Flipped classroom for academic and career advising: an innovative technique for medical student advising
Final Published version
Laughlin, Brady S.
Smith, Kathy W.
Siwik, Violet P.
Adamas-Rappaport, William J.
Fantry, George T.
AffiliationUniv Arizona, Coll Med, Dept Emergency Med
Univ Arizona, Coll Med
Univ Arizona, Coll Med, Dept Psychiat
Univ Arizona, Coll Med, Dept Family & Community Med
Univ Arizona, Coll Med, Dept Surg
Univ Arizona, Coll Med, Dept Med
MetadataShow full item record
PublisherDOVE MEDICAL PRESS LTD
CitationAmini, R., Laughlin, B. S., Smith, K. W., Siwik, V. P., Adamas-Rappaport, W. J., & Fantry, G. T. (2018). “Flipped classroom” for academic and career advising: an innovative technique for medical student advising. Advances in medical education and practice, 9, 371.
Rights© 2018 Amini et al. This work is published and licensed by Dove Medical Press Limited. The full terms of this license are available at https://www.dovepress.com/terms.php and incorporate the Creative Commons Attribution – Non Commercial (unported, v3.0) License.
Collection InformationThis item from the UA Faculty Publications collection is made available by the University of Arizona with support from the University of Arizona Libraries. If you have questions, please contact us at email@example.com.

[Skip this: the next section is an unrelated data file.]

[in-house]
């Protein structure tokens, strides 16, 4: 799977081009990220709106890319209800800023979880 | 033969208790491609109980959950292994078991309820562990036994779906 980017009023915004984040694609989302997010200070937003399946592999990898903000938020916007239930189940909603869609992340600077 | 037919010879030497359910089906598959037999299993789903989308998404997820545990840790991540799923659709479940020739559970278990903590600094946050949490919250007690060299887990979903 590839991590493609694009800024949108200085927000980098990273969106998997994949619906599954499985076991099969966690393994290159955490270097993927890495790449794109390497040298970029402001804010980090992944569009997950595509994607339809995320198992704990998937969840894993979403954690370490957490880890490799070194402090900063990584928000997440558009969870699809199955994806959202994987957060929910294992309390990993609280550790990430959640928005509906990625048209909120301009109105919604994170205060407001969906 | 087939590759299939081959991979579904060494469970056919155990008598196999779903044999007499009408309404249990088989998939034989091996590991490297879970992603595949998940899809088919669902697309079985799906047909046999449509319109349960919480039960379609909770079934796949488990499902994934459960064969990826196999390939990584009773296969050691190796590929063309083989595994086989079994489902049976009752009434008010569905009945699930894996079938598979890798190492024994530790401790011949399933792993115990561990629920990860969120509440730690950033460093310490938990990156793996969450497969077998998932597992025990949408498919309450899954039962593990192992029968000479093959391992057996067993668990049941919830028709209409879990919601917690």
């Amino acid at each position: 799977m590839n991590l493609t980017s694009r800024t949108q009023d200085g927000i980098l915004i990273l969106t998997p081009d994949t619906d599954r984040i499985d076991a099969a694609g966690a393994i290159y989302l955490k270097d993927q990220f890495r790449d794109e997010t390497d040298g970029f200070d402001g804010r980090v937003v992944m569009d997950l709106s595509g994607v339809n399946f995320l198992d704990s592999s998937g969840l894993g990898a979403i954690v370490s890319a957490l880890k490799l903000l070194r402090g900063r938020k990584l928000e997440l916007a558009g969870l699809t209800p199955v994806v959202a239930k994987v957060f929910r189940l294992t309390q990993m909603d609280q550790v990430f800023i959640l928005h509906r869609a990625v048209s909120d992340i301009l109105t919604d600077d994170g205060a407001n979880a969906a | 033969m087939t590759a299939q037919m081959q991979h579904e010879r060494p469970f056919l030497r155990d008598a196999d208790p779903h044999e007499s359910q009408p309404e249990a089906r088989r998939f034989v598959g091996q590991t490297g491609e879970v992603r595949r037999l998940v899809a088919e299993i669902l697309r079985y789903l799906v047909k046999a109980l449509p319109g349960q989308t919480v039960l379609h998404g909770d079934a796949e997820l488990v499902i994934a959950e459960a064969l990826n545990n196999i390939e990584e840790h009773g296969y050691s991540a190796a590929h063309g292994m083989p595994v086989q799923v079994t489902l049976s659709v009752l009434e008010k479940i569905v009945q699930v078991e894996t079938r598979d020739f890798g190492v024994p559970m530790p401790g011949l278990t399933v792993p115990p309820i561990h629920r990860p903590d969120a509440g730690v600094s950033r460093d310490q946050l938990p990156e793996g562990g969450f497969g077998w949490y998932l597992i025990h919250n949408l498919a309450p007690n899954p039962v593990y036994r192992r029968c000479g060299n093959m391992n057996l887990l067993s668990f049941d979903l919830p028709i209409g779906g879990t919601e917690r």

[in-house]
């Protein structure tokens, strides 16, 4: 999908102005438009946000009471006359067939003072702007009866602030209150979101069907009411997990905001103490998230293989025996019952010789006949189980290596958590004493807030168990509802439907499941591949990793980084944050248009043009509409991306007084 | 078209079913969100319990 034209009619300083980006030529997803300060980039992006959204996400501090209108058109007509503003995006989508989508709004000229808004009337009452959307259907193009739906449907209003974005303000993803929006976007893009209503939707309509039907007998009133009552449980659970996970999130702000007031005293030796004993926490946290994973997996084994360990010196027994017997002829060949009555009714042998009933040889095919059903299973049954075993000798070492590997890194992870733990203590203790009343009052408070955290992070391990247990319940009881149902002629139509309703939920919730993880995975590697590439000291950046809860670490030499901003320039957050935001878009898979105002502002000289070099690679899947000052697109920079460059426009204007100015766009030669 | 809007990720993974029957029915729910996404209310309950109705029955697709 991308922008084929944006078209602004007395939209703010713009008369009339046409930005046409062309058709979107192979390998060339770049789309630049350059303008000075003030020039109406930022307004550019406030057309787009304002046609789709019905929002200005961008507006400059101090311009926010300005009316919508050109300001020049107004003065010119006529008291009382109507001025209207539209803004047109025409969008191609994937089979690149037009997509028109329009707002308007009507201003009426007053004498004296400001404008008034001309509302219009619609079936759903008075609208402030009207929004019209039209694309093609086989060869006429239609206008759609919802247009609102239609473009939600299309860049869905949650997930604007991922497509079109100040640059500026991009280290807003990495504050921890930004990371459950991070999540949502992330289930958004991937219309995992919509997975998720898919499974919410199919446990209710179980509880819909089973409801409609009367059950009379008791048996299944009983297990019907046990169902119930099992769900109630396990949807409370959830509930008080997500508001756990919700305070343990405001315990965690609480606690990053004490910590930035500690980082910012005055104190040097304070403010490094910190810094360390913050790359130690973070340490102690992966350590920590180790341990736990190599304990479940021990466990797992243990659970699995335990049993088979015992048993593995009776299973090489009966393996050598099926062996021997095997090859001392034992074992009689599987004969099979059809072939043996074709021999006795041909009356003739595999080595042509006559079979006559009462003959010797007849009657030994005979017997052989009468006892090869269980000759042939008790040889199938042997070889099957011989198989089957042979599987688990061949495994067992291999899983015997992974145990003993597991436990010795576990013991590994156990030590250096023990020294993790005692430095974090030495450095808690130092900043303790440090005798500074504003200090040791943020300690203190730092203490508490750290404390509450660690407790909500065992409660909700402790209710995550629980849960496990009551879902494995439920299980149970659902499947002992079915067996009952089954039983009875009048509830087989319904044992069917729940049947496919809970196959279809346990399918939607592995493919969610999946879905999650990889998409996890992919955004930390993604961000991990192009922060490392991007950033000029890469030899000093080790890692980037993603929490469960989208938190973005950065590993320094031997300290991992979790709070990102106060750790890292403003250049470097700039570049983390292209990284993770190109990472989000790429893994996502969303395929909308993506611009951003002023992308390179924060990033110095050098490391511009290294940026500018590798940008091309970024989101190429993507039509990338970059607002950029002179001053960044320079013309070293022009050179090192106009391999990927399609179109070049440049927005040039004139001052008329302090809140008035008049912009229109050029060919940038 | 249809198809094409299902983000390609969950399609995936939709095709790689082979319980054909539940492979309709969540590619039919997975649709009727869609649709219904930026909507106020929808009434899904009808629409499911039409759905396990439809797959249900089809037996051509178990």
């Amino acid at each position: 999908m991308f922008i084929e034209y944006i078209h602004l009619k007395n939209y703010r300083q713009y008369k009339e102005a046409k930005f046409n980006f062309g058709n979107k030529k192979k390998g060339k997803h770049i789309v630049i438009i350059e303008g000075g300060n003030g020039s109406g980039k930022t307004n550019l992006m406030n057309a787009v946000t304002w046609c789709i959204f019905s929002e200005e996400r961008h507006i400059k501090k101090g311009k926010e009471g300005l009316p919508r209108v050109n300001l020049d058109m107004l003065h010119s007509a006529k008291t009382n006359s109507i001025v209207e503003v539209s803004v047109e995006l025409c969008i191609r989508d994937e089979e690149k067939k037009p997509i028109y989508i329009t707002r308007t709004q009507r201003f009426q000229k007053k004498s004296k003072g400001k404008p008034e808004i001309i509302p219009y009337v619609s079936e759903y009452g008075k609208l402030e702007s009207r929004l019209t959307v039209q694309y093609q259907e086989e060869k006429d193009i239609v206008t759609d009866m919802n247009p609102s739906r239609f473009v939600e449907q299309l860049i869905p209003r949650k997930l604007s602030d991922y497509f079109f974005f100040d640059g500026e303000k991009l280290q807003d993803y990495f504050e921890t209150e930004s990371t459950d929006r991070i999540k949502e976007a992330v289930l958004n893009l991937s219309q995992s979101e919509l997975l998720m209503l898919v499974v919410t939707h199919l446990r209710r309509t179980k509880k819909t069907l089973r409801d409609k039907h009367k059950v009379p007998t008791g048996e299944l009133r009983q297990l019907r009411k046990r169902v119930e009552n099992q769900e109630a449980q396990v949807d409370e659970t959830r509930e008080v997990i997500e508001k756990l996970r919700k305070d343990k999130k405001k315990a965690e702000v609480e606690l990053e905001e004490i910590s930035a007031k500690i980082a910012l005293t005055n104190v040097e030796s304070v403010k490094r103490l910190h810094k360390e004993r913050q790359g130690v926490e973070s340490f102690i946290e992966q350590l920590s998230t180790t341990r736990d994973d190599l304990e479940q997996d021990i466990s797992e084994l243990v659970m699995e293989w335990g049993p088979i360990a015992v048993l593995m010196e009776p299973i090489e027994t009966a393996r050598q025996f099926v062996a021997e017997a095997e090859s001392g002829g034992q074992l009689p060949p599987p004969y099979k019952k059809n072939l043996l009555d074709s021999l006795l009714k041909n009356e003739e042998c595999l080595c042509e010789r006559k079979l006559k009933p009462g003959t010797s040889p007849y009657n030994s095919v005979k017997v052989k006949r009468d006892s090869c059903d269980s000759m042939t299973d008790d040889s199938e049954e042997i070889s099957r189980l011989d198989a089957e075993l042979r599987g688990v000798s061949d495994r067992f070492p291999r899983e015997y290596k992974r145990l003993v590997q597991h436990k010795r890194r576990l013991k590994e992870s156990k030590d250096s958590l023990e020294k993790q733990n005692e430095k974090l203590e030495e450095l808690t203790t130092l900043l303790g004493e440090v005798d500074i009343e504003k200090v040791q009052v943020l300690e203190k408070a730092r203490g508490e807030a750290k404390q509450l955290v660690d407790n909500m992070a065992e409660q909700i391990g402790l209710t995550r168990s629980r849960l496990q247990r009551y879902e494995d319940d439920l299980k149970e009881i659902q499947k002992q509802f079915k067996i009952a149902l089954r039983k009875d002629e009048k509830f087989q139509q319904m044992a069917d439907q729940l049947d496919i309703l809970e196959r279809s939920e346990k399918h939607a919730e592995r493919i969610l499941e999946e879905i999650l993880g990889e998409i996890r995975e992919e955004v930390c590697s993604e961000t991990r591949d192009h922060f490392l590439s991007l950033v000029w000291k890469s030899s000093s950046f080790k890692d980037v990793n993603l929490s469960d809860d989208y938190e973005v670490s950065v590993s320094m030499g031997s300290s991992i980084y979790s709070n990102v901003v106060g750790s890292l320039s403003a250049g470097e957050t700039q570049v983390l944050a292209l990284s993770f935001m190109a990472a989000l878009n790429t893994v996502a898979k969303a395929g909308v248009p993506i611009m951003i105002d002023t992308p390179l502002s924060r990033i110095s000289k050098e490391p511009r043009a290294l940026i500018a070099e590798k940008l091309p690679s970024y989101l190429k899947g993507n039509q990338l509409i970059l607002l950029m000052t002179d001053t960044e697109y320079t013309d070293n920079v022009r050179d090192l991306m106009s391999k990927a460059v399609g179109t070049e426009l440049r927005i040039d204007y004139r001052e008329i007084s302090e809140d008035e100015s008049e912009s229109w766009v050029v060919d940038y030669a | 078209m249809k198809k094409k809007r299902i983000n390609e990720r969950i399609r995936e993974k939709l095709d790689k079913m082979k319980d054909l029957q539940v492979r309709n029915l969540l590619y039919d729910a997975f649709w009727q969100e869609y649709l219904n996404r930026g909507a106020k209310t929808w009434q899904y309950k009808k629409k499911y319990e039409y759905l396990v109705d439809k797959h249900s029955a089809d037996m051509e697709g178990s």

AbstractIntroduction: Career advising for medical students can be challenging for both the student and the adviser. Our objective was to design, implement, and evaluate a "flipped classroom" style advising session. Methods: We performed a single-center cross-sectional study at an academic medical center, where a novel flipped classroom style student advising model was implemented and evaluated. In this model, students were provided a document to review and fill out prior to their one-on-one advising session. Results: Ninety-four percent (95% CI, 88%-100%) of the medical students surveyed felt that the advising session was more effective as a result of the outline provided and completed before the session and that the pre-advising document helped them gain a better understanding of the content to be discussed at the session. Conclusion: Utilization of the flipped classroom style advising document was an engaging advising technique that was well received by students at our institution.
NoteOpen access journal.
UA Open Access Publishing Fund.
VersionFinal published version
Except where otherwise noted, this item's license is described as © 2018 Amini et al. This work is published and licensed by Dove Medical Press Limited. The full terms of this license are available at https://www.dovepress.com/terms.php and incorporate the Creative Commons Attribution – Non Commercial (unported, v3.0) License.
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